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Five Feminist Horror Films to Watch this Halloween

We’re now well into the month of October, and spooky season is fast upon us. You’ve probably already got your plans for Halloween in place, maybe you’ll dress up, eat some chocolate and curl up to watch a thematically suitable horror film. Except, then you remember that most horror films are incredibly misogynistic and rely upon archaic tropes for their plot and characterization, like ‘Sex=Death,’ gratuitous violence against women, and burning witches.

Yet, look no further, as I’ve compiled a list of feminist horror films that subvert misogynistic tropes, ignore them, or reconfigure the genre entirely. Enjoy!

Jennifer’s Body (2009, dir. Karyn Kusama)

Written fresh from the success of her previously acclaimed film Juno, screenwriter Diablo Cody was allowed to write any film she wanted – so she chose the story of a boy-eating teenage girl, Jennifer (Megan Fox) who is turned into a succubus after a band’s attempt to sacrifice her to Satan goes wrong. Not only is this an overlooked masterpiece in socially aware, bloody horror, but Cody also portrays a wonderfully nuanced relationship in the strained friendship of Jennifer and Needy (Amanda Seyfried).

The Fear Street Trilogy (2021, dir. Leigh Janiak)

While not technically one film, as it’s a film trilogy inspired by the R.L. Stine books of the same name, Fear Street is both a nostalgic and modern take on the slasher genre, as gory killings start to happen in the seemingly ‘cursed’ town of Shadyside, while the privileged residents of Sunnyside remain unscathed. It also features diversity, complex female protagonists, a subversion of the ‘evil witch’ trope, and a central sapphic relationship between Deena (Kiana Madeira) and Sam (Olive Scott Welch).

The Babadook (2014, dir. Jennifer Kent)

This Australian horror shows the horrors of being a single mother struggling with depression, as Amelia (Essie Davis) struggles with her husband’s violent death, and her son’s fear of a terrifying monster – The Babadook – lurking in their house. As well as being an adept metaphor for mental illness and grief, The Babadook is also a singularly terrifying film. Watch at your own risk!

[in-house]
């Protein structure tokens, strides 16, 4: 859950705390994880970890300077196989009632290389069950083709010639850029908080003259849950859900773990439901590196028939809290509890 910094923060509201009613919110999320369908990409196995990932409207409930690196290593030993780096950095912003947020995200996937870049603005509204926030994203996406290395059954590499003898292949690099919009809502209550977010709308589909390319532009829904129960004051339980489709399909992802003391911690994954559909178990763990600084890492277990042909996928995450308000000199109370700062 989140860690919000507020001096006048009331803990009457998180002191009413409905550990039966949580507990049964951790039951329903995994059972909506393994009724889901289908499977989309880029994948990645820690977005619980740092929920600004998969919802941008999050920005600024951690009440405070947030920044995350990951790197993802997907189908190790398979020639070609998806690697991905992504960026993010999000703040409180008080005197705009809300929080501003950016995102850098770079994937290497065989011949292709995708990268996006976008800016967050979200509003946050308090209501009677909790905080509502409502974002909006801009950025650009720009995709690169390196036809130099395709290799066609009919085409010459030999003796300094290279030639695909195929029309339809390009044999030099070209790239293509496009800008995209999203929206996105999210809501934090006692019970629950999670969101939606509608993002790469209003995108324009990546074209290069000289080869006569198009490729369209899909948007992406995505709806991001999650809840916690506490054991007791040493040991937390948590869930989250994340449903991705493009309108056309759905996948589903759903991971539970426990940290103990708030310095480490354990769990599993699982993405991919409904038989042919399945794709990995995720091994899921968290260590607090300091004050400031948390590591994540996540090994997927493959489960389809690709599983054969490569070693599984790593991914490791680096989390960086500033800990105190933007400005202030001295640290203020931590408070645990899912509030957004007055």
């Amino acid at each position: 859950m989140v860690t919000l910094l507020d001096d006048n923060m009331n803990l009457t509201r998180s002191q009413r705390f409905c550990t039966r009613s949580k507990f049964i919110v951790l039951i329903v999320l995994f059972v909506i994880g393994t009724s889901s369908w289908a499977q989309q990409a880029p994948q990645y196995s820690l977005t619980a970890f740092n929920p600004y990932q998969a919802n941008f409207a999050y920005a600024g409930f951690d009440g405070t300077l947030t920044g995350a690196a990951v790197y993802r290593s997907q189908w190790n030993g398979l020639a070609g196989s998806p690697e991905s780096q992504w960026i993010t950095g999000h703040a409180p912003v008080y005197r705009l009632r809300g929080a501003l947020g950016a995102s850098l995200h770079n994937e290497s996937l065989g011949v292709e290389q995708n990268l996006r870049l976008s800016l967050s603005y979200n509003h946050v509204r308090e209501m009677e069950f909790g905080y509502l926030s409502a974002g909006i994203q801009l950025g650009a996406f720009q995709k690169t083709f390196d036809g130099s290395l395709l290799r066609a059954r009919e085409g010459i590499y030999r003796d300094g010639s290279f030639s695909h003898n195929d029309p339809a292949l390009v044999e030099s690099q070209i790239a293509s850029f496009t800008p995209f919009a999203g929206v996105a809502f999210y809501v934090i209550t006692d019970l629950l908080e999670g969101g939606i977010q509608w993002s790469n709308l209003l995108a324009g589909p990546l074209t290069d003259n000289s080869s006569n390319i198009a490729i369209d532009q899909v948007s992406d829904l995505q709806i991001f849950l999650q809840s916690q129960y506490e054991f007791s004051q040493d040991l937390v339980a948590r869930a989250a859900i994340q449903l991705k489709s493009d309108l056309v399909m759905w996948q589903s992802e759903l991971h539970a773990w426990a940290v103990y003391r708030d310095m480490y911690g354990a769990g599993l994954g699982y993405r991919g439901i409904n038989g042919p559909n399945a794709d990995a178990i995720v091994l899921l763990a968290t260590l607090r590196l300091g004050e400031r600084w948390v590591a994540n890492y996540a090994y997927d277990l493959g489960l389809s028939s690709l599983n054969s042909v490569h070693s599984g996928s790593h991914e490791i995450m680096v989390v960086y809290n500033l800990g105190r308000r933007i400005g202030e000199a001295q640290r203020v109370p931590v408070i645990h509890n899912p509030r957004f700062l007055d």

There’s Someone Inside Your House (2021, dir. Patrick Kack-Brice)

Another Netflix slasher, this recent film also reconfigures long-lasting horror tropes while paying homage to them, following teenager Makani (Sydney Park) who, after moving from Hawaii, is forced to confront her dark past after a string of her classmates is brutally murdered. Subverting the trope of a virginal, white ‘final girl,’ the film adds diversity to a well-worn genre while indulging in spectacularly creative kills.

A Girl Walks Home Alone at Night (2014, Ana Lily Amirpur)

A beloved Iranian offering from the 2014 Sundance Film Festival, this film depicts, in an Iranian ‘ghost town,’ a skateboarding female vampire, who preys on men who disrespect women. Need I say more?

So the moral of my article is: Don’t force yourself to sit through one of these obscene male-written horror spectacles just because of societal pressure, or because they’re a ‘classic,’ and ‘mastery in directing,’ according to that guy you know who does Film Studies. Sometimes it’s best to align entertainment with your moral and political values.

Mia Kellner

St Andrews '22

Mia Kellner is a fourth-year English Literature student at the University of St Andrews. Although born in the heart of the Appalachian mountains in North Carolina, she grew up in Scotland. A few of her (many) obsessions are reading, writing, climbing, singing, and roller-skating. She is also a huge Harry Potter fan (Ravenclaw) who loves daydreaming, stargazing, dystopian stories, and anything 'witchy.'
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